Among those who come in for less than gentle, i.e. cordial, treatment is Meet The Press moderator David Gregory, whom Leibovich describes (recounting “the internal belief” of Gregory’s colleagues at NBC News) as “overly ambitious, excessively full of himself, and unworthy of ‘the chair.’ ” According to Leibovich, Matt Lauer once joked to a coworker: “If I end up floating dead in the Hudson River, there will be two suspects: my wife and David Gregory.” An NBC News spokeswoman didn’t respond to my request for comment, though correspondent and anchor Andrea Mitchell, former Fed chairman Alan Greenspan's wife (who comes off rather well in the book), told me briskly: “There are a lot of important things to worry about, and that’s not one of them.”
Not surprisingly, Leibovich is scheduled to launch his publicity tour this Sunday on one of MTP’s rivals, ABC’s This Week With George Stephanopoulos.
Gregory happens to be the successor to the late Tim Russert, whom Leibovich labels the unofficial “mayor” of This Town. Russert collapsed and died at NBC’s Washington bureau in June 2008, a victim of coronary thrombosis at age 58. The book is subtitled “Two Parties and a Funeral—Plus Plenty of Valet Parking!—in America’s Gilded Capital,” and Russert’s memorial service at the Kennedy Center was a state occasion at which tout Washington mourned, the major-party presidential candidates sat side by side, and Bruce Springsteen performed by satellite feed after President Bush and first lady Laura Bush spent 45 minutes at the family wake. The memorial serves as Leibovich’s opening scene: a garish carnival of preening, posing and predatory networking.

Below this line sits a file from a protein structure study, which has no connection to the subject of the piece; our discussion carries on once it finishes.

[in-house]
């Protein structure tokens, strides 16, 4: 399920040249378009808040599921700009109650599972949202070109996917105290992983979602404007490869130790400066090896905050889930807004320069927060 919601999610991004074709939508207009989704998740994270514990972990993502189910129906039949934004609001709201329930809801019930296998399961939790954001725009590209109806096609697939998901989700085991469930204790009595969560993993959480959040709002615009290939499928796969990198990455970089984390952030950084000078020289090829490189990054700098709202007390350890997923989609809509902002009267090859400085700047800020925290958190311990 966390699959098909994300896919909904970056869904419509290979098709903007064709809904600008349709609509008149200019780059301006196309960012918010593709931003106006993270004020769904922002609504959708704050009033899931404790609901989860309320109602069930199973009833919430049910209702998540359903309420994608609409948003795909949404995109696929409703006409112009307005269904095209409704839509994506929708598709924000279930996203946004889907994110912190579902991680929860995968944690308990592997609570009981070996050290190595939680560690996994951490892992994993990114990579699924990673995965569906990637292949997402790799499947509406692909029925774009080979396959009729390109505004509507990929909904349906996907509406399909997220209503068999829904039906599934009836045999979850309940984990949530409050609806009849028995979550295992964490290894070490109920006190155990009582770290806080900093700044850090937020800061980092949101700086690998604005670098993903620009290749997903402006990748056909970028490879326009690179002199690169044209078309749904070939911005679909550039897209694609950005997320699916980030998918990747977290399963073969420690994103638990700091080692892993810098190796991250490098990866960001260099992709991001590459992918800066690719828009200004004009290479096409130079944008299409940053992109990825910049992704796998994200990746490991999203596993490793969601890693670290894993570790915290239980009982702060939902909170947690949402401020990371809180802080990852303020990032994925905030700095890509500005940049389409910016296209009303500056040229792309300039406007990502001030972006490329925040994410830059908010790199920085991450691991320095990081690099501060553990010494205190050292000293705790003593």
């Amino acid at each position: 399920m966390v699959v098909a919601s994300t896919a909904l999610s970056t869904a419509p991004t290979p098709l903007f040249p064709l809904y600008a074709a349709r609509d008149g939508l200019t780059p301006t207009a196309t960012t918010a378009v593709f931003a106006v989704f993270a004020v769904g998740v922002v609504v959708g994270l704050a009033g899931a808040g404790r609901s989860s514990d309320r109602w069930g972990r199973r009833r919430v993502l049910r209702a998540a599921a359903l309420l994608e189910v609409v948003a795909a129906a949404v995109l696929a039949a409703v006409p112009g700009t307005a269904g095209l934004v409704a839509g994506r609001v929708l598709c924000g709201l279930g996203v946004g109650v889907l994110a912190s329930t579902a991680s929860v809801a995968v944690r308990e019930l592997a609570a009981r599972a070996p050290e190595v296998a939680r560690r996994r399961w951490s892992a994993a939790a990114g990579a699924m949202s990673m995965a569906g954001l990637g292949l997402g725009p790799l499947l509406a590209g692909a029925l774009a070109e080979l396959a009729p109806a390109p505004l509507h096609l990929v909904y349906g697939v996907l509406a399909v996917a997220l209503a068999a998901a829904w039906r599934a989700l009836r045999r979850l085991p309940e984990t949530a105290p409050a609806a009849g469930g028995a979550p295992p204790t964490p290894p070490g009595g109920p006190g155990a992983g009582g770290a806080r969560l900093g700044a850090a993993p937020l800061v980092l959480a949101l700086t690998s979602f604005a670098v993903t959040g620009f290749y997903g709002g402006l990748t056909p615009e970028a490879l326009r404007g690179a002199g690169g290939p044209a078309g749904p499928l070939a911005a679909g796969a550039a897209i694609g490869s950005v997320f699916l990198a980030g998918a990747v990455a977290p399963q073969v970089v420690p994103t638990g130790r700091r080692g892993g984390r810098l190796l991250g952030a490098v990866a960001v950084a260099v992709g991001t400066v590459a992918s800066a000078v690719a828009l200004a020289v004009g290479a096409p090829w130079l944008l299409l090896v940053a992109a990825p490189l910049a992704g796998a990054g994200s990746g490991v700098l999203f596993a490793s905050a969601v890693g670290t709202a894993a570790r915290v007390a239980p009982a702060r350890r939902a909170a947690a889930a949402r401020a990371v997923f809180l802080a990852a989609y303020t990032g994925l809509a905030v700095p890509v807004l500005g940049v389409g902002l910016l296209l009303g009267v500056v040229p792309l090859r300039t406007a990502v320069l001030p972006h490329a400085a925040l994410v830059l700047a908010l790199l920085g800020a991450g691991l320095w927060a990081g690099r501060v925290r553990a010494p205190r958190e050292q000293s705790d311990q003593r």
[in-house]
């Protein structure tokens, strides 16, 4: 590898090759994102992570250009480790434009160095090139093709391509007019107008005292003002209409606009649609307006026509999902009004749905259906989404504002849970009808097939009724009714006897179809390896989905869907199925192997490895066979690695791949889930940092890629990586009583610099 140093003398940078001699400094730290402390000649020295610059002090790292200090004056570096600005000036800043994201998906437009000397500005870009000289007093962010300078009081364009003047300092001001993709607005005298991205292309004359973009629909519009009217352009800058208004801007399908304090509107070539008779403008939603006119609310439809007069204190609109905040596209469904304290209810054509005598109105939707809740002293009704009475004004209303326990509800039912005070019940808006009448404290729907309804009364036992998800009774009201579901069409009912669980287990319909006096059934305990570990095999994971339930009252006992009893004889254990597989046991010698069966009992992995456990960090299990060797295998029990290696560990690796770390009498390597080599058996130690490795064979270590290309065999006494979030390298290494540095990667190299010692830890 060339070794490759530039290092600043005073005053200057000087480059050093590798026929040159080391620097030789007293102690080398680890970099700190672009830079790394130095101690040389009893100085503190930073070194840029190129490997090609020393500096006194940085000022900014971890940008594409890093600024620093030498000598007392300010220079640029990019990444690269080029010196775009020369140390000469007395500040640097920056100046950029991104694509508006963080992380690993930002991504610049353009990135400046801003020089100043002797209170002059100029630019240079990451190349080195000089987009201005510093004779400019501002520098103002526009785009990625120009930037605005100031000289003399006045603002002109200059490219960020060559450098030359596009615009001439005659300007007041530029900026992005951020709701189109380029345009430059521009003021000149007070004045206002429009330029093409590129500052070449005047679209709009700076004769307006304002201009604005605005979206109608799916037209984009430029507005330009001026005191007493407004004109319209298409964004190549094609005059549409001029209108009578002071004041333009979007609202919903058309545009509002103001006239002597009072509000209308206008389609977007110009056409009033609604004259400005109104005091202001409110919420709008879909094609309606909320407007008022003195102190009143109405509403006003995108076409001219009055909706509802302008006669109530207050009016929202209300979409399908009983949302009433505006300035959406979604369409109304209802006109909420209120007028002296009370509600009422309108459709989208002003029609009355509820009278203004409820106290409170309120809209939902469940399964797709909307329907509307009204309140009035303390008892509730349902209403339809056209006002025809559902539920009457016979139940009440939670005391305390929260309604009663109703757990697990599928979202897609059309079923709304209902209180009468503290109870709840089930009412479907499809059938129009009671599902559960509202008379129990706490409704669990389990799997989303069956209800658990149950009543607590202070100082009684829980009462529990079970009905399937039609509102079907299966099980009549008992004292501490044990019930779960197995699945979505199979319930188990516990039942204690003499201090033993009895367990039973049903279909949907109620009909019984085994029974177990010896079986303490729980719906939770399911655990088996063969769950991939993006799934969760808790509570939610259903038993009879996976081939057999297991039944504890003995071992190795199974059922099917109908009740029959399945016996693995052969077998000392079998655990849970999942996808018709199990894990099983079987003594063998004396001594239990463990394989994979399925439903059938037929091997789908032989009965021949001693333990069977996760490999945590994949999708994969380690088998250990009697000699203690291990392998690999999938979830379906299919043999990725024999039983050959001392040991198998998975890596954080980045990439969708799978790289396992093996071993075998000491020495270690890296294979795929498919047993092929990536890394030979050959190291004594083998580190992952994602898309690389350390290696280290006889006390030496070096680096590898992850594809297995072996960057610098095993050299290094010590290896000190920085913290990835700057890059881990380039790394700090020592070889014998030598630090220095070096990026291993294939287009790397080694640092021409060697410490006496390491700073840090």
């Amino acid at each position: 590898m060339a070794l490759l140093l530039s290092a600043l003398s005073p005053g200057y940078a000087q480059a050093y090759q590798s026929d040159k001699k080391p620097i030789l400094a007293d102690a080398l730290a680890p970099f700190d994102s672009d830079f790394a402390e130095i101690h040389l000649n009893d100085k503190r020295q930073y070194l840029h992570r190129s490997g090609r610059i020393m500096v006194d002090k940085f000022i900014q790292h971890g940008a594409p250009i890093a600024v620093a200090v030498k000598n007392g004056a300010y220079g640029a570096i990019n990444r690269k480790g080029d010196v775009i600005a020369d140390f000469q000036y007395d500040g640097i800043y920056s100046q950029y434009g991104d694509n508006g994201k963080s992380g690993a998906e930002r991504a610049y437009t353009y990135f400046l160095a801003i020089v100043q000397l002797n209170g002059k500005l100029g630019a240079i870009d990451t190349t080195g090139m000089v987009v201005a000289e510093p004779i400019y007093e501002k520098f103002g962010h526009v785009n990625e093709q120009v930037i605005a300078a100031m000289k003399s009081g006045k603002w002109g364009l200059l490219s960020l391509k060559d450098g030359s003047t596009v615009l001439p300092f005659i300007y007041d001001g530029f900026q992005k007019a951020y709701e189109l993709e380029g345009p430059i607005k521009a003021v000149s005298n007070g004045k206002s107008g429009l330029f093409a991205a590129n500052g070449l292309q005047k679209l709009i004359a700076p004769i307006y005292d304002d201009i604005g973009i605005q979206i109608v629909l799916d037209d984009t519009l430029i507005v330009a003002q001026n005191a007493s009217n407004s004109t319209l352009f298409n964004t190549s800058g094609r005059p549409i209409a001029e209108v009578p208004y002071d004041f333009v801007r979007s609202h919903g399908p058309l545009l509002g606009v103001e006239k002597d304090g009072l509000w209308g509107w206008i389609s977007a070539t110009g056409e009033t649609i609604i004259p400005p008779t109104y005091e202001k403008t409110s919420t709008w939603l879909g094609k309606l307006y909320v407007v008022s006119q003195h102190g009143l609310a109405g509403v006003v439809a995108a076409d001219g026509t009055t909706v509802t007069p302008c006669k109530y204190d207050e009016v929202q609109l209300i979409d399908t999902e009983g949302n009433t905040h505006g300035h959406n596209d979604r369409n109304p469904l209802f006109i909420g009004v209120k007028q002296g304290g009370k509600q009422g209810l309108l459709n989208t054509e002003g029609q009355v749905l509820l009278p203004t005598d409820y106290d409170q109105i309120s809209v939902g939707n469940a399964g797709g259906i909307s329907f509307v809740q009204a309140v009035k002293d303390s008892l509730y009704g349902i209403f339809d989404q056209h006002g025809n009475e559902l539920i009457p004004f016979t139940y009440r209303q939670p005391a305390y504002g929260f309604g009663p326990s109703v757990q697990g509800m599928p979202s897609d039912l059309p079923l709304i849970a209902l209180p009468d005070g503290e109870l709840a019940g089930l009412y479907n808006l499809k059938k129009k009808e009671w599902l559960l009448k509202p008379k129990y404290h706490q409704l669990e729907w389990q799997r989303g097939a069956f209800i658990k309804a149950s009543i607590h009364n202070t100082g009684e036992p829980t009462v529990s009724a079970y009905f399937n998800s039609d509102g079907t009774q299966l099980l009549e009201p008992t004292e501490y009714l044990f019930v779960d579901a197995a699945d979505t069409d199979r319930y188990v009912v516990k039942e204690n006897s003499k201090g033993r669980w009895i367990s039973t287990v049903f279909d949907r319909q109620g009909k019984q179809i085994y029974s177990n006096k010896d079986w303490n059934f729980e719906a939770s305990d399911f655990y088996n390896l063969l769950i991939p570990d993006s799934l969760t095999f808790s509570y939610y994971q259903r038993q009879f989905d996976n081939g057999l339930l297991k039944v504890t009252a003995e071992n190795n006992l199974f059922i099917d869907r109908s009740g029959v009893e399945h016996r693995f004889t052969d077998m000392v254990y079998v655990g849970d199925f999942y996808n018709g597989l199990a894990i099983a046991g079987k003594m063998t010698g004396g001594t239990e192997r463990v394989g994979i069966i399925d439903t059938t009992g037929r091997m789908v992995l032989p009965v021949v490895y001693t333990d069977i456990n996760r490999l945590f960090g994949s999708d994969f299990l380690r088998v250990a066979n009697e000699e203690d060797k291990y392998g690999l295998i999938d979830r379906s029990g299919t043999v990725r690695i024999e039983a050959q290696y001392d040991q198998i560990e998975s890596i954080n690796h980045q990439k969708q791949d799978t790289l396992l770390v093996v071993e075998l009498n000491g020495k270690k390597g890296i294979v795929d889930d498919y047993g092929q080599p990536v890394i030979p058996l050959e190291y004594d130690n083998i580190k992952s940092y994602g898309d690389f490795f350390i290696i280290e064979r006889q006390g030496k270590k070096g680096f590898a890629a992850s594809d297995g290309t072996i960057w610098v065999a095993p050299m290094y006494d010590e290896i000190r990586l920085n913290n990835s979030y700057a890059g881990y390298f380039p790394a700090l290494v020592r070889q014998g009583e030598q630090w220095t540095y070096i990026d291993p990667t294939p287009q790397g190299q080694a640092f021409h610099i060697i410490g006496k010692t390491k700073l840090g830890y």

“A new low, even for Washington tackiness,” the author quotes MSNBC Morning Joe anchor Mika Brzezinski as she surveys the spectacle. At one point a cable news producer chases the Clintons down the aisle as they make their way to their seats in order to ask Hillary, the just-defeated Democratic presidential candidate, to come on her boss’s show. “It is a pleasure to meet you,” Hillary responds with a tight smile and keeps on walking. Leibovich writes: “Hillary has a memorial service to attend: the memorial service of a man she and her husband plainly despised and who they believed (rightly) despised them back.”
For the sweaty, twitching, huddled masses of Washington gossip addicts, This Town is rife with such shiny nuggets, the literary equivalent of crack:
—After Ted Kennedy endorsed Barack Obama (but before he was diagnosed with a malignant brain tumor), South Carolina Republican Sen. Lindsey Graham asked the Massachusetts Dem if he could inherit his lavish Capitol hideaway. Why? Kennedy wondered. “Because the Clintons are gonna kill you.”
—When Jim DeMint, Graham’s South Carolina colleague, left his Senate seat to take a job running the right-wing Heritage Foundation for a reported cool million a year, a reporter teased former Connecticut Sen. Chris Dodd, the head of the Motion Picture Association of America, “DeMint might be making more money than you do.” To which Dodd responded with a laugh: “No, he’s not. I checked.”